Destined to collapse? North Korea’s Parallel Gulag


Is the North Korean regime destined to collapse?

It is possible that North Korea’s leader, Kim Jong-un, and perhaps even some subjects of his despotic rule, would rather be obliterated than give in, notes Ian Buruma, Editor of The New York Review of Books, and the author of numerous books. It would not be the first time that a quasi-religious movement turned suicidal, he writes for Project Syndicate:

North Korean nationalism, with its cult of self-reliance known as Juche, is as religious as it is political. Defending the Kim dynasty, built up as a symbol of Korean resistance to foreign powers, is a sacred task. And when the sacred takes over politics, compromise becomes almost impossible. People can negotiate over conflicting interests, but not over matters that are considered holy.

What’s it like to defect from North Korea? Daily Intelligencer spoke with five North Korean defectors and refugees to better understand what life is like under the Kim regime, now in its third generation. Most, like both Jo and Kim, escaped out of desperation. Stay and die; leave, and maybe survive.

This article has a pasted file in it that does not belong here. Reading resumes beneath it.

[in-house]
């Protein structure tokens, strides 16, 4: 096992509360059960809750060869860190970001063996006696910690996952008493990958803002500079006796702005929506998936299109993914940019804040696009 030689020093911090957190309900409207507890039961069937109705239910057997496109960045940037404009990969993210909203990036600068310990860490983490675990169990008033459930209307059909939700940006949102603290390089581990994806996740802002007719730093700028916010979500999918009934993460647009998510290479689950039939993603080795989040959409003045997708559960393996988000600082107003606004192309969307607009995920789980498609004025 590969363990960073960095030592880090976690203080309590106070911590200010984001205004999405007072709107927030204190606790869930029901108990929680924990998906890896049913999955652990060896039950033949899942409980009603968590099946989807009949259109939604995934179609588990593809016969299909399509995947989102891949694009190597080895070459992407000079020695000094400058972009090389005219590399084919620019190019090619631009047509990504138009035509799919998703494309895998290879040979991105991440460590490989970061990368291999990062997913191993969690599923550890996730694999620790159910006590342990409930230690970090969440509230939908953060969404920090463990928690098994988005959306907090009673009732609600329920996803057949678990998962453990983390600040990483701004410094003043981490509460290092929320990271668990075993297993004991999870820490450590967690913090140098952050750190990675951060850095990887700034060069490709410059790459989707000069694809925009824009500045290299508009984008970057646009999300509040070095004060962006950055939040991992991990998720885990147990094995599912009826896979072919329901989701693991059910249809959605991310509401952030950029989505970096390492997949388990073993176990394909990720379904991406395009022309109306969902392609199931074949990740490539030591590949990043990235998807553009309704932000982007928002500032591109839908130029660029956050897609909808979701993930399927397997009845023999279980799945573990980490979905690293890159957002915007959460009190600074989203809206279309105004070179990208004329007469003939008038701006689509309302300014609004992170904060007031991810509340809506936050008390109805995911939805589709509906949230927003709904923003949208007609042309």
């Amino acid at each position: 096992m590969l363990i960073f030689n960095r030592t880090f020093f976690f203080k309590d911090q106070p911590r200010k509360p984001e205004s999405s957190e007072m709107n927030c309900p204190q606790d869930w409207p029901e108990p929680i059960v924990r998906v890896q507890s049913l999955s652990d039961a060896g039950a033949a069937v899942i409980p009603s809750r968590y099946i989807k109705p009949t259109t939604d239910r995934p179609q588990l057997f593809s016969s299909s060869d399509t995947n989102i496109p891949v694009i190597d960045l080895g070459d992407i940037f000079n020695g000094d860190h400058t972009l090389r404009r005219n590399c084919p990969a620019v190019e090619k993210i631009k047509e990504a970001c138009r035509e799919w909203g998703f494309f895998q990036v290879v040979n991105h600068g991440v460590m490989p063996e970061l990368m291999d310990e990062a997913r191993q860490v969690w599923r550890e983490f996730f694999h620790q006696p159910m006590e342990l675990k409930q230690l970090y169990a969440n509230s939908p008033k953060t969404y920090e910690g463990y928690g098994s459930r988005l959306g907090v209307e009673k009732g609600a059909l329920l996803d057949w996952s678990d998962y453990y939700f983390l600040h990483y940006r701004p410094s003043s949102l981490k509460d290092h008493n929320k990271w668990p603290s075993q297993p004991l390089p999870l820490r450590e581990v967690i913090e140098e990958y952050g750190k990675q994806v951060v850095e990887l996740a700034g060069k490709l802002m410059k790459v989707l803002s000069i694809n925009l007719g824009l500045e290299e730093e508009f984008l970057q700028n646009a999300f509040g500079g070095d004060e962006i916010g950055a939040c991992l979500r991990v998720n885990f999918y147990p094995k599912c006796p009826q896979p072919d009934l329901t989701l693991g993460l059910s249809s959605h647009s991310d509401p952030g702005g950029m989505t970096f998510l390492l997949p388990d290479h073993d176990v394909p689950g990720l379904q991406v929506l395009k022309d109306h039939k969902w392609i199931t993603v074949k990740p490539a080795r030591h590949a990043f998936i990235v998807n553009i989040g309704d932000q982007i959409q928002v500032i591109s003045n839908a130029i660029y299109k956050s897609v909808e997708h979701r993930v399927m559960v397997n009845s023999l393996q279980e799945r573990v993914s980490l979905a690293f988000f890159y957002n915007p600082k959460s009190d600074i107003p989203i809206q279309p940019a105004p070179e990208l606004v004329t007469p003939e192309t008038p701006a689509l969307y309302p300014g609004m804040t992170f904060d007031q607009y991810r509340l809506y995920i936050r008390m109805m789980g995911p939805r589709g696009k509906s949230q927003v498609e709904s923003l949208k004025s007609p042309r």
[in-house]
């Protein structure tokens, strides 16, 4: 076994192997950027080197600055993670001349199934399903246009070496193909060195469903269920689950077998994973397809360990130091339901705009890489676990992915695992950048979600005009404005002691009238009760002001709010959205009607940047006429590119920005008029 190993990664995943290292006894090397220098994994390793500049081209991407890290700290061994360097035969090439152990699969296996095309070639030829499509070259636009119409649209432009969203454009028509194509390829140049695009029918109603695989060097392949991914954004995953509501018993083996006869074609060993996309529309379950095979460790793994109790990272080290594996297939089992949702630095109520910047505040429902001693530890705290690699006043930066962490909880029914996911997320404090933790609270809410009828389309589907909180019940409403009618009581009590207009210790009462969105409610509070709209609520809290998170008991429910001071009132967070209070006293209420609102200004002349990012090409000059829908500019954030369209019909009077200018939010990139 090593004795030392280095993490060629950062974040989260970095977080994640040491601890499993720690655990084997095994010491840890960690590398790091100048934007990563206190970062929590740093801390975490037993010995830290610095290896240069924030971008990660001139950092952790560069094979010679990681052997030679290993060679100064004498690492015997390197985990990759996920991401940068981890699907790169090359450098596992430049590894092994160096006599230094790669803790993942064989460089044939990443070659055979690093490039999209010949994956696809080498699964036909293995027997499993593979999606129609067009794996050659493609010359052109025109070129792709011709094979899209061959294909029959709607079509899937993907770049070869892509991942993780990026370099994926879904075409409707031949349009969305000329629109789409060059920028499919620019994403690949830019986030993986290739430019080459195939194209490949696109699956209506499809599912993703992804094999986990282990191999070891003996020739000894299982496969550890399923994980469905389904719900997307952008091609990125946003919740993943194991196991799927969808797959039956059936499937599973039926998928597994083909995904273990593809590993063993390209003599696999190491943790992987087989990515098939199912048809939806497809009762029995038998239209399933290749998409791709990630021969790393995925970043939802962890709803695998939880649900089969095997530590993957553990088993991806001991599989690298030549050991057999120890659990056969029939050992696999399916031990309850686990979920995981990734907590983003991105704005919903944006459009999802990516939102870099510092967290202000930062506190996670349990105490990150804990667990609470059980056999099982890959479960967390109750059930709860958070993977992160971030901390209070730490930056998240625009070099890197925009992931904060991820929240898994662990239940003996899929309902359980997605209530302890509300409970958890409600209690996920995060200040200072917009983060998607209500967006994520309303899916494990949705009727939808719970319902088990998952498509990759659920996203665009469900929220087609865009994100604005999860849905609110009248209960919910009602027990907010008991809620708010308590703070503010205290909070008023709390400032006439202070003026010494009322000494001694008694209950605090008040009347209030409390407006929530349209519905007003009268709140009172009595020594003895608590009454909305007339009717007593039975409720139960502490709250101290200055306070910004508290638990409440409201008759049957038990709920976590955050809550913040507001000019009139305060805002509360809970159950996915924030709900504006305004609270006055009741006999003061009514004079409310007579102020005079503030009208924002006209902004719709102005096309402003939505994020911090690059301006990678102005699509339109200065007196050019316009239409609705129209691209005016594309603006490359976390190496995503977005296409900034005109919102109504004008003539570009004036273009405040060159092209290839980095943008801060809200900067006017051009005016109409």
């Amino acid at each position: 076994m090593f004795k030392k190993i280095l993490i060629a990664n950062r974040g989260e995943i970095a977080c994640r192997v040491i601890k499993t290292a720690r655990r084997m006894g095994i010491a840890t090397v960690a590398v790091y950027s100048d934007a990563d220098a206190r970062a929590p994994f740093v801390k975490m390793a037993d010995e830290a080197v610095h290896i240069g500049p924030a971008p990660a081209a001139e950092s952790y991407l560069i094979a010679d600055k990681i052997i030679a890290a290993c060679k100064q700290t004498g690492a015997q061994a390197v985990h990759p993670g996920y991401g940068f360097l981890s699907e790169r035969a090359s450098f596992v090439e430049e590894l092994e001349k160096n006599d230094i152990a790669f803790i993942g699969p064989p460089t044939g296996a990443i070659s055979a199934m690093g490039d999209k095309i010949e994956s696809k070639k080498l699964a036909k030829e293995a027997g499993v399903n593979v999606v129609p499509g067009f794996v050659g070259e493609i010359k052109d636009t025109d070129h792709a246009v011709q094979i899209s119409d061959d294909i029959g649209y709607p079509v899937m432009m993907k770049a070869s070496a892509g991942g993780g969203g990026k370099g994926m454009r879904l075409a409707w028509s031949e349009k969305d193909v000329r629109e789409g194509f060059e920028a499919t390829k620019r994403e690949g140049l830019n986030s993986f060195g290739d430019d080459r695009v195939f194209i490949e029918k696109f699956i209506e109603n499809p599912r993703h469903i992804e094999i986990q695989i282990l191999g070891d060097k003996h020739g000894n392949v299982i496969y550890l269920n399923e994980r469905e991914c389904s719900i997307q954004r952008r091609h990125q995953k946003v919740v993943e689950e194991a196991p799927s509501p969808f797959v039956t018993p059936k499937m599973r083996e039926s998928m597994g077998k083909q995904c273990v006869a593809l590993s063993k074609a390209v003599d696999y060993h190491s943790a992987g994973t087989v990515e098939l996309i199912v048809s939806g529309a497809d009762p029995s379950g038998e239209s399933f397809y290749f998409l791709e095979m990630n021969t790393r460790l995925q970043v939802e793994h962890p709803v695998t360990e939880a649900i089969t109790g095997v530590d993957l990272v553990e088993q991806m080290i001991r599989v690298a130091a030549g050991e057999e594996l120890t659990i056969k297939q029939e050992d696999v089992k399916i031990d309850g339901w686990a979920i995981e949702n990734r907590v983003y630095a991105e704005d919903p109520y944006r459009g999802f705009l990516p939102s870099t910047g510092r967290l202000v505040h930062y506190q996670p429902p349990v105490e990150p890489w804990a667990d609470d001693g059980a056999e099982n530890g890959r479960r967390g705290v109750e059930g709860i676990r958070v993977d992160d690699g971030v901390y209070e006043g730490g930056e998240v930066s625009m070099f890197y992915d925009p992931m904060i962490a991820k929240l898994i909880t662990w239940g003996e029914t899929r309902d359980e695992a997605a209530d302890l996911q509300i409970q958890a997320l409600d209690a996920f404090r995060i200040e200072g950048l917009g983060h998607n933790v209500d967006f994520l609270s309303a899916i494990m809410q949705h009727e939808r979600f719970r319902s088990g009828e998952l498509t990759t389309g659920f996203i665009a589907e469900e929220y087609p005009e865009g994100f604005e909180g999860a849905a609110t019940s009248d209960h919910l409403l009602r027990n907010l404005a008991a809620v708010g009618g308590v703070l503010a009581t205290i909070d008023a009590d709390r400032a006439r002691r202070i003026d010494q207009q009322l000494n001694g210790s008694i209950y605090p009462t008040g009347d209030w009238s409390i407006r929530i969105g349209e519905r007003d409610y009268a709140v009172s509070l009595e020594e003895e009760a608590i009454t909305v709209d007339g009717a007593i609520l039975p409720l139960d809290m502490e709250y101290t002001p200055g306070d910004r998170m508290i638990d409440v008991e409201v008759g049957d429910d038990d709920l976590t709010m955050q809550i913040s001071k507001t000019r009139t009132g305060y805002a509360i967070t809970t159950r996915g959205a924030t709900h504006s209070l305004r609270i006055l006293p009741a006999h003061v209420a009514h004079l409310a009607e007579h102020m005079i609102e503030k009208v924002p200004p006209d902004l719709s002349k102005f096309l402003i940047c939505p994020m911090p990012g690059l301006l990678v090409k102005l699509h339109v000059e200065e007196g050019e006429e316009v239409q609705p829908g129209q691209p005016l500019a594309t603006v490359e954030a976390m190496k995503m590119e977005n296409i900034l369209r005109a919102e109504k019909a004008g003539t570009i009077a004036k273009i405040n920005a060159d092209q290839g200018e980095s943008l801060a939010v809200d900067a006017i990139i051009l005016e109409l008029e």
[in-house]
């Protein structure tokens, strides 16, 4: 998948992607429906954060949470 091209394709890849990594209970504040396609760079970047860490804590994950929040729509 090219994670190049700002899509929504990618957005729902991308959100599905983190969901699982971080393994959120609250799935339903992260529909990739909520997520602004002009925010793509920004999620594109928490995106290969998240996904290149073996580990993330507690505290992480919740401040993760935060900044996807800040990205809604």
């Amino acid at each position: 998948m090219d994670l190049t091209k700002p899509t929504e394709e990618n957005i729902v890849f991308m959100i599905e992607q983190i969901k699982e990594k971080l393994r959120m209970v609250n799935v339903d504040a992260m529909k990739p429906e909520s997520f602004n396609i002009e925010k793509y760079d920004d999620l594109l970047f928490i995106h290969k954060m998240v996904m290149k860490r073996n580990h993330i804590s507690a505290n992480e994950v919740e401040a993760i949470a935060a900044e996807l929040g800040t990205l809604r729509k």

75% of all escapees in the South are from just two provinces, NK News reports.

Former president Jimmy Carter is wrong to suggest that the United States should be dedicated to the preservation of the North Korean regime, argues Roberta Cohen, a deputy assistant secretary of state for human rights in the Carter administration, and co-chair emeritus of the Committee for Human Rights in North Korea. Despite being known as the human rights president, Mr. Carter omitted how the fundamental rights of the battered and bruised North Korean people should be addressed if talks were held, she writes to The Washington Post:

Assuming that North Koreans are loyal to their leader is questionable, considering the more than 100,000 people in political prison camps, the extreme efforts of Pyongyang to bar its people from accessing outside information and the restrictions placed on leaving the country. A 2005 government directive described “confused elements at home” as “more dangerous than the enemy outside.”


THE PARALLEL GULAG: North Korea’s “An-jeon-bu” Prison Camps

Opening Remarks Victor Cha, Korea Chair, CSIS

Presenters David Hawk, Author Amanda Mortwedt Oh, HRNK

Discussants Roberta Cohen, Co-Chair Emeritus, HRNK Stephen Noerper, Senior Director, Korea Society Moderator: Greg Scarlatoiu, Executive Director, HRNK


Please email Rosa Park, HRNK Director of Programs at with any questions or concerns.

Thursday, October 26, 2017 ​9:30 a.m.–11:00 a.m. National Press Club ​First Amendment Lounge 529 14th Street, NW  Washington, DC 20045

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